Today was going to be a hole in the donut.  There were showers as we woke up.  We were hoping for some sun and then there would probably be showers or a thunderstorm in the evening.   If we were lucky, there’d be a window of opportunity for diving.  Because the winds were slated to be from the south west, we went up the river to the north side of Cape Ann.

We had Pat and Karen Hatcher, Linsley and Kevin Mordasky, and LD with Pat Walsh, Peter Donahue, Kathy Cardinale and me as crew.  The Captain reigned supreme.  Because we were trying to video as well as search for lobsters for Pete’s cookout on Monday, I picked the restaurant at Folly Cove for our first dive.  The sun was getting stronger as we anchored in about 25 feet.  The tide was rising to high at 11:30 AM, so we had plenty of water.   I directed the out-of-towners over to the wall for scenic critters and hollowed out areas with lobsters and crabs peeping out.

I went down the downline and saw clear water.  Of course, I had sunk to 40 feet over a bottom of jumbled granite blocks and they leant themselves to clear water with little silt.  I saw four abandoned lobster traps in various stages of decay, but none had any decorator crabs on them.  There was a curious striped bass following me along the wall.  I think he was waiting for me to catch a lobster and then drop it as being too small.  He’d then dash in and pick off the victim before it landed on the bottom again.  Too bad for him that I was videoing and not hunting.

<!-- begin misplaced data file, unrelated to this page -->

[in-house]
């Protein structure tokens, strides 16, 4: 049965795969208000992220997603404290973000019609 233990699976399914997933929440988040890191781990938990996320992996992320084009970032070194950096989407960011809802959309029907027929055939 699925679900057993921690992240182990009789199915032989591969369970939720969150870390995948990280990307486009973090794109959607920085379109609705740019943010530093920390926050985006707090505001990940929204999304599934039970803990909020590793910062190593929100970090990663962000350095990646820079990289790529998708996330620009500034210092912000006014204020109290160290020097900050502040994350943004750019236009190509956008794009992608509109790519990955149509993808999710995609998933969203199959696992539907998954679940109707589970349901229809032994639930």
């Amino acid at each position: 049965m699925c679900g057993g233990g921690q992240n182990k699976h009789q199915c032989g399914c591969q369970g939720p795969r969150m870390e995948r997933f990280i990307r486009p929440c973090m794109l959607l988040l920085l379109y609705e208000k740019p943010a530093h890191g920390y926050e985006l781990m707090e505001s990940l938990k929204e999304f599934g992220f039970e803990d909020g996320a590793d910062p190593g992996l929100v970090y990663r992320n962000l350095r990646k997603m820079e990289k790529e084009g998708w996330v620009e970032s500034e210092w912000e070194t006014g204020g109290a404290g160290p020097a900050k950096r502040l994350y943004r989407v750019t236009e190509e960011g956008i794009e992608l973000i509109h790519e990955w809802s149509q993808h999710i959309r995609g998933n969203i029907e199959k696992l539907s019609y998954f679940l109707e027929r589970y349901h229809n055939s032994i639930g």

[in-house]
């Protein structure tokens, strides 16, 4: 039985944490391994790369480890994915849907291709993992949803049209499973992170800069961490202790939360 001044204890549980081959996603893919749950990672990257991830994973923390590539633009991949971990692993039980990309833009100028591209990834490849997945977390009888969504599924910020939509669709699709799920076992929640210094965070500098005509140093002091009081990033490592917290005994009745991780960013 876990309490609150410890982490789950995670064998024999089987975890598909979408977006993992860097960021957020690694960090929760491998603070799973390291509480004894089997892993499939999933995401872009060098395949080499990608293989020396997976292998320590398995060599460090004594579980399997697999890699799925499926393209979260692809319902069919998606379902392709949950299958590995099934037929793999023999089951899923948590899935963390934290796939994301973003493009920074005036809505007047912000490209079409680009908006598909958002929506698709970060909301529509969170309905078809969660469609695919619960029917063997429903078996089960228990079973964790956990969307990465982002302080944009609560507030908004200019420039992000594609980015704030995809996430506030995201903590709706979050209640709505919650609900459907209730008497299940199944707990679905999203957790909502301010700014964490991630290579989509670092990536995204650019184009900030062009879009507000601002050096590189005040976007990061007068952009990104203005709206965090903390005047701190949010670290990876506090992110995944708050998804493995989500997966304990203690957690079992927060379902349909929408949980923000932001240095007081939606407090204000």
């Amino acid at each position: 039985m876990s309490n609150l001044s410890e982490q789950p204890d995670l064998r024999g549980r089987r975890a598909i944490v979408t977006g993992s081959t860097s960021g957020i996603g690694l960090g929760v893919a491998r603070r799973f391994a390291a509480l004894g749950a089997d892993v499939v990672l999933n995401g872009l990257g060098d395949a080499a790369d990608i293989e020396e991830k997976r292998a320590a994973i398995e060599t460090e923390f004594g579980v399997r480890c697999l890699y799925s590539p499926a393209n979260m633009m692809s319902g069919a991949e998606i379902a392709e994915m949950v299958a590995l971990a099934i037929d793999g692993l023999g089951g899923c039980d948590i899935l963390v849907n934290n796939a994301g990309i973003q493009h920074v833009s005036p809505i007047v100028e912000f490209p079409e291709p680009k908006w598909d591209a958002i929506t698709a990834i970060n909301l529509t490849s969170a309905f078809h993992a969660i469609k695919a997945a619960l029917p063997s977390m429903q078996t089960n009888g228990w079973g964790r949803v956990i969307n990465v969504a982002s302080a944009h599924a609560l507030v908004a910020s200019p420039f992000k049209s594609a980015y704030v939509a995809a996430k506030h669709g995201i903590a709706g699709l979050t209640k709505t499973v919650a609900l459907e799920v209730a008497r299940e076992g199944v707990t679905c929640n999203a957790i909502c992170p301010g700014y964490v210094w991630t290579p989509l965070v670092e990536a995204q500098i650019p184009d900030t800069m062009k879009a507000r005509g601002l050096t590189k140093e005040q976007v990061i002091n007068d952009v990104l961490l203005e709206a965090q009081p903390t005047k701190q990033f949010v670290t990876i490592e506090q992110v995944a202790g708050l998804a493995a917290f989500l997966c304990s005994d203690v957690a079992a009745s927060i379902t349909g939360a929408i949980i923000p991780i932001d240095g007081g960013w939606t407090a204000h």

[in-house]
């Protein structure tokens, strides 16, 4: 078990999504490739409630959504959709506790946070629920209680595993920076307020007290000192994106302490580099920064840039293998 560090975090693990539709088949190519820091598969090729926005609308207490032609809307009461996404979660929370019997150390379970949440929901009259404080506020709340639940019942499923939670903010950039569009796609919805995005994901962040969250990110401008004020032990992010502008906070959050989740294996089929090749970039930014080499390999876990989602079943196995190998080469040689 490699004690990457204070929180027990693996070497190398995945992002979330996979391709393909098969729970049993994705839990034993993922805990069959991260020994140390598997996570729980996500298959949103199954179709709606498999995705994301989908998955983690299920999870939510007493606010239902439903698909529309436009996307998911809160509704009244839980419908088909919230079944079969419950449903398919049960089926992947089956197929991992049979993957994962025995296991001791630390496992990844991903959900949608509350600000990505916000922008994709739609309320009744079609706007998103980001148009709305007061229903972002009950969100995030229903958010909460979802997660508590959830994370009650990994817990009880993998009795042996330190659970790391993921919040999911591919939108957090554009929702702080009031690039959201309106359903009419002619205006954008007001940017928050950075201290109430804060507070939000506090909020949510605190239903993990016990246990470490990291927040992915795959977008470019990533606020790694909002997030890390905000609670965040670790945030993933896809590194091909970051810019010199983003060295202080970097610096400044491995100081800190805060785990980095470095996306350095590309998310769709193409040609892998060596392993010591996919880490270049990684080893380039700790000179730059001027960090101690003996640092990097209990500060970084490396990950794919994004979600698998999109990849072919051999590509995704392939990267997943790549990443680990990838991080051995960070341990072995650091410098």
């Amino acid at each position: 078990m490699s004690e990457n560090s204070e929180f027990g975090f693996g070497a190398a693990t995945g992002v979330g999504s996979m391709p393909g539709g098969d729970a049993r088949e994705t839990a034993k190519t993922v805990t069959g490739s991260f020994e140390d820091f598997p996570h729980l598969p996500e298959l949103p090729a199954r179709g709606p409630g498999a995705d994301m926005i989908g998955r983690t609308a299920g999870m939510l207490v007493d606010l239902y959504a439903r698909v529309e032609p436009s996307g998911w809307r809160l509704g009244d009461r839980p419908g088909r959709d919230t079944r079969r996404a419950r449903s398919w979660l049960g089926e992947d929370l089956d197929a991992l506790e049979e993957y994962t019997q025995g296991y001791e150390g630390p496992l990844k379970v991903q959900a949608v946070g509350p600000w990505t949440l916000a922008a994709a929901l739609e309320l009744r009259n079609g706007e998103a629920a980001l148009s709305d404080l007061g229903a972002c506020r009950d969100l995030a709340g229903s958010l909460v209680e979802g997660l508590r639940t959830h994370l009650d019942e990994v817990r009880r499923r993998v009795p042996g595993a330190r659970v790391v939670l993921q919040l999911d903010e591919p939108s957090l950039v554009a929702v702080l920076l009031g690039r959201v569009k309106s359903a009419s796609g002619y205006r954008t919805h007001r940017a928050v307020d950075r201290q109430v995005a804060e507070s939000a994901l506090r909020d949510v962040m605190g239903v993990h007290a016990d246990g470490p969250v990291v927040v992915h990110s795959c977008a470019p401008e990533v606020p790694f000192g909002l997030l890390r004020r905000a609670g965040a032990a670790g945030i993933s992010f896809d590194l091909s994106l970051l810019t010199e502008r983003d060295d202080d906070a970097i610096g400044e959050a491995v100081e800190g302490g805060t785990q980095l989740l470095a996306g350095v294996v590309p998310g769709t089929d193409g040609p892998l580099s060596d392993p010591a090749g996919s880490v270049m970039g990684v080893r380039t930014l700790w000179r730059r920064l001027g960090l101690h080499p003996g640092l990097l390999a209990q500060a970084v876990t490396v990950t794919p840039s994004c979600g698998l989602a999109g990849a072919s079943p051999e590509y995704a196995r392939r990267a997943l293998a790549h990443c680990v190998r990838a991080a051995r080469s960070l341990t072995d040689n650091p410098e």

The water was about 55 degrees at 40 feet.  Visibility was 25-30 feet down there, but only 10-15 feet in the warmer shallows where the water was probably 60 degrees or more.  We saw lots of little cunners and I videoed a crab wedging his crusher claw into a mussle shell and then eating the insides with delicate dipping motions of his other claw.  The mussle had barnicles and limpets on it, so I think it was pretty old.  Interesting image.

For the second dive, I moved out of Folly Cove and started back down the Lanesville shore line.  There was a large tarp spread on poles at or near a local landmark called Tide Rock.  There were people diving from shore who looked like they were part of a large picnicking group.  I anchored before we got to that site and nearer the cemeteries just outside Folly Cove.  We passed Fran Linnehan and Down Under anchored right at the point.  That area had too much current for me, so I pulled further in towards shore and 25 feet of water. 

This time the visibility wasn’t as good at 40 feet, but Peter and L. were down on the sand hunting.  Visibility was 20 feet or better up in the shallows in about 15 feet of water.  Here the sun was glinting through tall stands of sea weed that were gently waving in the surge.  It was past high tide by this time, but the area was almost still.  Clumps of cunner and some small striped bass were cruising the area too.  It felt like an octopus’ garden, according to Kevin and Linsley.

The weather closed in as we were packing up and got ominous as we powered back down the Annisquam.  Little dribbles and spits of rain was all that happened, but the clouds were scudding from the northwest and over-spreading the area quickly.  We were glad to get home before something worse blew up.

Wonderful day with nice people.

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